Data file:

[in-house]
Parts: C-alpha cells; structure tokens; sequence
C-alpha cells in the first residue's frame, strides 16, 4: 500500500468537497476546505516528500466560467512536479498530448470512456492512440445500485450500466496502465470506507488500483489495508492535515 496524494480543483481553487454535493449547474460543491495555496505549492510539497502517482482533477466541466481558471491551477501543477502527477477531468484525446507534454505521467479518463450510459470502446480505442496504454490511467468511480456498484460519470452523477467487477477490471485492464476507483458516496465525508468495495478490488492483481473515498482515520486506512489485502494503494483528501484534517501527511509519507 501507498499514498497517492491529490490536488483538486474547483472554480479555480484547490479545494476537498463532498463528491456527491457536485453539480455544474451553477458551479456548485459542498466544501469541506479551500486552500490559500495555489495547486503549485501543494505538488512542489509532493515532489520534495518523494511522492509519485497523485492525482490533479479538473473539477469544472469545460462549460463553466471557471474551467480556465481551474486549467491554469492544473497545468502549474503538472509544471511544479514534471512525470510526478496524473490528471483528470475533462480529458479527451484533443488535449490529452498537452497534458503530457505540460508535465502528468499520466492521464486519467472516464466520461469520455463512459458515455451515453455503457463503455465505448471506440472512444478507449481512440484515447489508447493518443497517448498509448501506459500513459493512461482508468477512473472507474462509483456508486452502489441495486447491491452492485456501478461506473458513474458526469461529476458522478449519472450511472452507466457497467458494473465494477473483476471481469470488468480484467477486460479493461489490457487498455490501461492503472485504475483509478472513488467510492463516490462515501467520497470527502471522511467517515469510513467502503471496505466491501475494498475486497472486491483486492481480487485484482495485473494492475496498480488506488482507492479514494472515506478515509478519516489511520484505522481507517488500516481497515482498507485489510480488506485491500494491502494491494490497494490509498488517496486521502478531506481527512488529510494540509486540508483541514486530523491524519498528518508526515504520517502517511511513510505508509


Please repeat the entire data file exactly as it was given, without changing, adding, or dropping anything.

[in-house]
Parts: C-alpha cells; structure tokens; sequence
C-alpha cells in the first residue's frame, strides 16, 4: 500500500468537497476546505516528500466560467512536479498530448470512456492512440445500485450500466496502465470506507488500483489495508492535515 496524494480543483481553487454535493449547474460543491495555496505549492510539497502517482482533477466541466481558471491551477501543477502527477477531468484525446507534454505521467479518463450510459470502446480505442496504454490511467468511480456498484460519470452523477467487477477490471485492464476507483458516496465525508468495495478490488492483481473515498482515520486506512489485502494503494483528501484534517501527511509519507 501507498499514498497517492491529490490536488483538486474547483472554480479555480484547490479545494476537498463532498463528491456527491457536485453539480455544474451553477458551479456548485459542498466544501469541506479551500486552500490559500495555489495547486503549485501543494505538488512542489509532493515532489520534495518523494511522492509519485497523485492525482490533479479538473473539477469544472469545460462549460463553466471557471474551467480556465481551474486549467491554469492544473497545468502549474503538472509544471511544479514534471512525470510526478496524473490528471483528470475533462480529458479527451484533443488535449490529452498537452497534458503530457505540460508535465502528468499520466492521464486519467472516464466520461469520455463512459458515455451515453455503457463503455465505448471506440472512444478507449481512440484515447489508447493518443497517448498509448501506459500513459493512461482508468477512473472507474462509483456508486452502489441495486447491491452492485456501478461506473458513474458526469461529476458522478449519472450511472452507466457497467458494473465494477473483476471481469470488468480484467477486460479493461489490457487498455490501461492503472485504475483509478472513488467510492463516490462515501467520497470527502471522511467517515469510513467502503471496505466491501475494498475486497472486491483486492481480487485484482495485473494492475496498480488506488482507492479514494472515506478515509478519516489511520484505522481507517488500516481497515482498507485489510480488506485491500494491502494491494490497494490509498488517496486521502478531506481527512488529510494540509486540508483541514486530523491524519498528518508526515504520517502517511511513510505508509